Clearly, this is about far more than grief for Ashling, the musician and teacher. With her killing, Murphy, the dead young woman, was transformed into a small part in a much bigger narrative. The bishop conducting her funeral told the congregation that her death has raised questions about ‘ourselves’ and our ‘society’, about our ‘attitudes towards women’ and ‘our values and morality’. After the service, health minister Stephen Donnelly told waiting reporters: ‘This is not the day for it but we need to start having a very frank and honest conversation as a country about the spectrum of abuse and violence towards women, and it just has to end.’ He was right the first time: it was not the day for it.

Whatever the wishes of Ashling’s family, her funeral became a platform for political grandstanding. ‘Whether those questions will be addressed or passed over remains to be seen’, the bishop continued, ‘but we cannot allow such violence and disregard for both human life and bodily integrity to take root in our time and culture’. Certainly there seems little danger of these questions being passed over. In the ‘Sarah Everard moment’, actress and activist Jameela Jamil took to Instagram to call for gender-based violence to be taken more seriously: ‘Devastated to hear about what happened to young #ashlingmurphy in Ireland. In broad daylight. In a busy area.’ BBC Radio 4’s Woman’s Hour discussed whether enough was being done to keep women safe. With the feminism of fear already established in the wake of Everard’s murder, the script for how to discuss Ashling Murphy’s killing had already been written. Some seemed almost grateful for the opportunity of a rerun.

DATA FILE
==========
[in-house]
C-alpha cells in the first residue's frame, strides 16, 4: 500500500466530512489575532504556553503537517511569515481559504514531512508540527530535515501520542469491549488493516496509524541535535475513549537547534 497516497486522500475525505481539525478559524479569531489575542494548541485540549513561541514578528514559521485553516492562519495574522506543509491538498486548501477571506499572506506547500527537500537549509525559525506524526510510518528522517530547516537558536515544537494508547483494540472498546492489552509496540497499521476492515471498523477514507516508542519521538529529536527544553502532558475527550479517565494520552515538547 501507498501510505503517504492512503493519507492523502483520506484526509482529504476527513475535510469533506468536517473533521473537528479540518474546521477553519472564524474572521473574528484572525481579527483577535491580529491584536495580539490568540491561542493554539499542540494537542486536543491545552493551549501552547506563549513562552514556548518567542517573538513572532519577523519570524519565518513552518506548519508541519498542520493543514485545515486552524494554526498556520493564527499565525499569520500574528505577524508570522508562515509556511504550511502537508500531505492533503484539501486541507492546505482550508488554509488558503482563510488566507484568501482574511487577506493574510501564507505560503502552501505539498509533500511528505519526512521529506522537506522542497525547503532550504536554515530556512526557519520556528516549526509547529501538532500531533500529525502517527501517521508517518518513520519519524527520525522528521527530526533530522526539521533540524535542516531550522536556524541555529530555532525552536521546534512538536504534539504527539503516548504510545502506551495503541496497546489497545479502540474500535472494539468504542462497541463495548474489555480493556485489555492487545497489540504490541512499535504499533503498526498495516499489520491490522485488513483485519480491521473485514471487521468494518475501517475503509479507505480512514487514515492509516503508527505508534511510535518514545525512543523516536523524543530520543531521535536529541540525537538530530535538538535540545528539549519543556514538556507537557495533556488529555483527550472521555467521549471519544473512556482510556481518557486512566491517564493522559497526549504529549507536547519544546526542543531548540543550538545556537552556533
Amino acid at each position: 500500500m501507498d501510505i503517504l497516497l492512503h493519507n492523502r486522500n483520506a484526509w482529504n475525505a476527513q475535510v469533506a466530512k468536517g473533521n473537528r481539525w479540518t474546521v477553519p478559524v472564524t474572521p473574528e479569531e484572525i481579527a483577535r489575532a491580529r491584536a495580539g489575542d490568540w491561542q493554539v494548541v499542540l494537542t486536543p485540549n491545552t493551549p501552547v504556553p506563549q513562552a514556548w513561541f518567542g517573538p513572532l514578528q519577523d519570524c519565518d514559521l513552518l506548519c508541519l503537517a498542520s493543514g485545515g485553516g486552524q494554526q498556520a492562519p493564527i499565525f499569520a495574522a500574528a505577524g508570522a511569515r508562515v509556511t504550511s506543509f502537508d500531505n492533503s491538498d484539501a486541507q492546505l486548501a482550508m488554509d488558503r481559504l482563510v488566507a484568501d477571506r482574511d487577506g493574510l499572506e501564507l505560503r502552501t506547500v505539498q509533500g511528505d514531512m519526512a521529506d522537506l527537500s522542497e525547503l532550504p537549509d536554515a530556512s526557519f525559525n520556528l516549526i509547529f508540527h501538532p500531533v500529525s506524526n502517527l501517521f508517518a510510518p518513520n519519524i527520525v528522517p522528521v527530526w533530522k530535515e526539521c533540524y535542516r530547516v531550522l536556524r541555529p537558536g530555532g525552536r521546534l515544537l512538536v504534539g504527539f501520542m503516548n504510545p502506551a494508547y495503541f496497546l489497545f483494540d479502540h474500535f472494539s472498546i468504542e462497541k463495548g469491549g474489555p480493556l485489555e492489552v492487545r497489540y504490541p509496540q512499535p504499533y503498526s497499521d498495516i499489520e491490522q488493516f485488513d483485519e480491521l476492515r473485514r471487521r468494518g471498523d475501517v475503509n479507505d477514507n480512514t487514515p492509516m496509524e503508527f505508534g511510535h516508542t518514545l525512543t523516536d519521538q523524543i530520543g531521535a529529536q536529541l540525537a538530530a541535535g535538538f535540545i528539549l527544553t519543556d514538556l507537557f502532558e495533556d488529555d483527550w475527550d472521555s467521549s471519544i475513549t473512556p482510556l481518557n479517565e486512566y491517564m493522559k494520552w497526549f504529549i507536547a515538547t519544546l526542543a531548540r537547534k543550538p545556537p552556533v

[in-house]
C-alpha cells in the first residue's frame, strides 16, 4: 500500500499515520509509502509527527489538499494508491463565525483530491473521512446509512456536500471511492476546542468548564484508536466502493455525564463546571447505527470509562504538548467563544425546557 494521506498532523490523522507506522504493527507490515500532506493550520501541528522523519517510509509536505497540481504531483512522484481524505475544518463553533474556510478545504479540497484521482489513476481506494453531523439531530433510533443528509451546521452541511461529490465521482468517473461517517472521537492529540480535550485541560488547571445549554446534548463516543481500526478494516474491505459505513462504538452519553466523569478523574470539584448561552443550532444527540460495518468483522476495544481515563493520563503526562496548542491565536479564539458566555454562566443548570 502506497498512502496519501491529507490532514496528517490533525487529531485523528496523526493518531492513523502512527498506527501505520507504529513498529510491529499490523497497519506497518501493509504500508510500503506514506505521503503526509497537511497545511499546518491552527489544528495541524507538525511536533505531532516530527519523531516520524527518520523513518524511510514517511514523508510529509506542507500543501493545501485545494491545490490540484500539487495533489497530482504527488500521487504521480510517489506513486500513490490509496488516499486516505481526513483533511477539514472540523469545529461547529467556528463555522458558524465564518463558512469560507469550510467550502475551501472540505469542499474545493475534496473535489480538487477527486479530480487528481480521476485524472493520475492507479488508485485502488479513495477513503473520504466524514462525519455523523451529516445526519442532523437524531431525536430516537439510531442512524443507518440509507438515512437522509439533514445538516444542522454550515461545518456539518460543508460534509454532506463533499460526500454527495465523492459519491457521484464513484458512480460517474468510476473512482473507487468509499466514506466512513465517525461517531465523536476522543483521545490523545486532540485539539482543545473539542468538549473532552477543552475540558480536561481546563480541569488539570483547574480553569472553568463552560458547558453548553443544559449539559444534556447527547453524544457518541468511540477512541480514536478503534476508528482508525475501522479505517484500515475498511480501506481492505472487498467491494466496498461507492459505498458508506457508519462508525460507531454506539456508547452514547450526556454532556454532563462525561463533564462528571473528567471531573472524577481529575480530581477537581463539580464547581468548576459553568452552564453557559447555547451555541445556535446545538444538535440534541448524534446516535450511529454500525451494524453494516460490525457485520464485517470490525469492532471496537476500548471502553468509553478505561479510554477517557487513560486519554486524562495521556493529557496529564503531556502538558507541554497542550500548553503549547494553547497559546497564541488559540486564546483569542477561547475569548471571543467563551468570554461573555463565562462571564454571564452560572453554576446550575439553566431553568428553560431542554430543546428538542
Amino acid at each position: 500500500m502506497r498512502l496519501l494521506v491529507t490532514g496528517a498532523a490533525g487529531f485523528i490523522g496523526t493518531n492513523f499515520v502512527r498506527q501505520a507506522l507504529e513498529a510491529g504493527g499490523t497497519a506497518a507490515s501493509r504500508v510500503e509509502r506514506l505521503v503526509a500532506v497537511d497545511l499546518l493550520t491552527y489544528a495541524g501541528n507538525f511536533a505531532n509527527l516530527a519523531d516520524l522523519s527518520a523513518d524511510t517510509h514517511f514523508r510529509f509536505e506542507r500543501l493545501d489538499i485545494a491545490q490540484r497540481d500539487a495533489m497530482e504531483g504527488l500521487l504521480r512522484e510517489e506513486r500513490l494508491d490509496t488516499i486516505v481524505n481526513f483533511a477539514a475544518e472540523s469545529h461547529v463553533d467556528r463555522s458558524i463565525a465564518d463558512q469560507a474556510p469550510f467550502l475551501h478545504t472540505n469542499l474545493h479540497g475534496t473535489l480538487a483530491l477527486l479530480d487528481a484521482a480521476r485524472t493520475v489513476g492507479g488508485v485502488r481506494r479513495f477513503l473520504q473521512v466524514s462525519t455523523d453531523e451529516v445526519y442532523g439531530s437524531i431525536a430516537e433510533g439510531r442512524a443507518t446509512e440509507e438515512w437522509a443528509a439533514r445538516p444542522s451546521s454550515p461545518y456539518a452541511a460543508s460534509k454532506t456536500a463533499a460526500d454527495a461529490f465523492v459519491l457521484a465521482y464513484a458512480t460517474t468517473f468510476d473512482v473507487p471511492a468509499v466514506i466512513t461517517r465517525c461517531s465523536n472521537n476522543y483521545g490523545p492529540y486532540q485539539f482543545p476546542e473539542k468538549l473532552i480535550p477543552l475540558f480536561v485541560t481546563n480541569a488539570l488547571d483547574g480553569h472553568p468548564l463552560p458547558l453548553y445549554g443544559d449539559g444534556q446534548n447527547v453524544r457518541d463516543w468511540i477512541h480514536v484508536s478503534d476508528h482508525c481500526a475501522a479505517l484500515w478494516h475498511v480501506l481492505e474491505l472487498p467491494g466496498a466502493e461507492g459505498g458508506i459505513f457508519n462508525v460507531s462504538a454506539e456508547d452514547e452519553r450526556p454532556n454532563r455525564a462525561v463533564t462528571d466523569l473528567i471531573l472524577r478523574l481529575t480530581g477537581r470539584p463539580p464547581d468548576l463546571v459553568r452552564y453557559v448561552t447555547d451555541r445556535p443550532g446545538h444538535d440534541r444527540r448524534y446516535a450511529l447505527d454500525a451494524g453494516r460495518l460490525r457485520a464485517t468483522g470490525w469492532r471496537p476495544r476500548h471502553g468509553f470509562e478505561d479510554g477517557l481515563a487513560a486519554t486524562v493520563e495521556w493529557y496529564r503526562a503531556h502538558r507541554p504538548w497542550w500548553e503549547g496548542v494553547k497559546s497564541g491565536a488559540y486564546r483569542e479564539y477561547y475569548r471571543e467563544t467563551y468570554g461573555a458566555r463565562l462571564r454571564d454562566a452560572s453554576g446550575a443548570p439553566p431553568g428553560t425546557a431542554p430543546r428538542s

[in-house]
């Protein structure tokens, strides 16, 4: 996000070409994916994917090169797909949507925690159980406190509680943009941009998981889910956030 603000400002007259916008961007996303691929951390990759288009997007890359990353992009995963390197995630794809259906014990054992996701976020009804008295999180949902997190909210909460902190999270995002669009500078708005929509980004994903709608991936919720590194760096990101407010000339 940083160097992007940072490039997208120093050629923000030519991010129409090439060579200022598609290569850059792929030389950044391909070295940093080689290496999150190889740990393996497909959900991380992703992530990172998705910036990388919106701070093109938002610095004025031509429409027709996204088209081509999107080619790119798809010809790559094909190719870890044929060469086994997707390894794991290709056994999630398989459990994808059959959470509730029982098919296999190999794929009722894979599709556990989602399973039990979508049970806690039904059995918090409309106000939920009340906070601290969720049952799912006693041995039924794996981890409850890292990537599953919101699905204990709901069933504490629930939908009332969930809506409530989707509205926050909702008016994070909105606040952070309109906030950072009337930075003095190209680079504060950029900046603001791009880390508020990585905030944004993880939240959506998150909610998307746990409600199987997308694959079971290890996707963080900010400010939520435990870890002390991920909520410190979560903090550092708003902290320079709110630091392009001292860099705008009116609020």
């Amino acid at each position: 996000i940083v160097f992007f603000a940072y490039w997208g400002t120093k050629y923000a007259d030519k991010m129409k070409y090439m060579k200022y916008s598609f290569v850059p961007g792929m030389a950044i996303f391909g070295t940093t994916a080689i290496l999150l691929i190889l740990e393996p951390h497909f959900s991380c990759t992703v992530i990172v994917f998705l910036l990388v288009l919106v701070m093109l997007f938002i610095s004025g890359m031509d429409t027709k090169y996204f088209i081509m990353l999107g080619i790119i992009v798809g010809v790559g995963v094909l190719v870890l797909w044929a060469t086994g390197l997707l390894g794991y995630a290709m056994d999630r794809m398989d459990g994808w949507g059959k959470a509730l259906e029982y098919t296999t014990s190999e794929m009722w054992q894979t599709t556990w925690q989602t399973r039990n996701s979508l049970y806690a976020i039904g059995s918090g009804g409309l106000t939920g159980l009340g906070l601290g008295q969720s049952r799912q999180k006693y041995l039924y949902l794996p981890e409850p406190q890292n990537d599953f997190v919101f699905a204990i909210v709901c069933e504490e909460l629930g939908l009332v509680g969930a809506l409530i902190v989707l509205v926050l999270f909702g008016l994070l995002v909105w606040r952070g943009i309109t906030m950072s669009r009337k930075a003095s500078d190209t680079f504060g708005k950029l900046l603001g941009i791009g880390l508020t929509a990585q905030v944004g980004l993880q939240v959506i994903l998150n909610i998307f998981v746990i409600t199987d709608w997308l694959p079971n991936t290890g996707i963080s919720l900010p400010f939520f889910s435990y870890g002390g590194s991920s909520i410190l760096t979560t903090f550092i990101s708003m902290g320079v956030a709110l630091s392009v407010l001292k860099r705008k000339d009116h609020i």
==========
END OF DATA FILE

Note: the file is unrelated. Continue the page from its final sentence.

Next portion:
In death, Ashling has been reduced to a symbol of male violence and female victimhood. She had not even been buried before self-appointed experts began highlighting the need for ‘cultural change’. An Irish government minister almost immediately promised a strategy to end violence against women in response to the killing. No one benefits from this, least of all women. In Cardiff, Ashling’s vigil was followed by a group run and a rally to protest about violence against women. The organiser said the killing had made some women feel more vulnerable. ‘Why shouldn’t we be able to run wherever we want to?’, asked one attendee.

But women can run wherever they want. As I have noted before on spiked, it is understandable that people are outraged at news of a horrific killing. But what doesn’t make the news is all the women who make it home each evening perfectly safely. When we focus exclusively on the most heinous of crimes, we lose all proportion and engender more fear than is actually warranted. ‘Everyone feels this loss very personally, particularly women’, said one of the attendees at the Welsh vigil. ‘It’s important we give our grief and our anger that space and come together and heal’, she continued. But it is wrong for activists to tell young women that Ireland’s ‘Sarah Everard moment’ is all about them. And it trivialises grief to confuse mourning with activism.

The biggest losers in the rush to politicise Ashling Murphy’s killing are her family. Their memories of their daughter, even their recollection of her funeral, have now been swept up into a cause Ashling herself may or may not have backed. In a statement to the police, the Murphy family were said to be ‘appreciative and overwhelmed by the national outpouring of support shown to them’, but they also requested ‘privacy, space and time to process Ashling’s death’. Let us now leave Ashling to rest in peace.

Joanna Williams is a spiked columnist and the director of Cieo.

Picture by: Getty.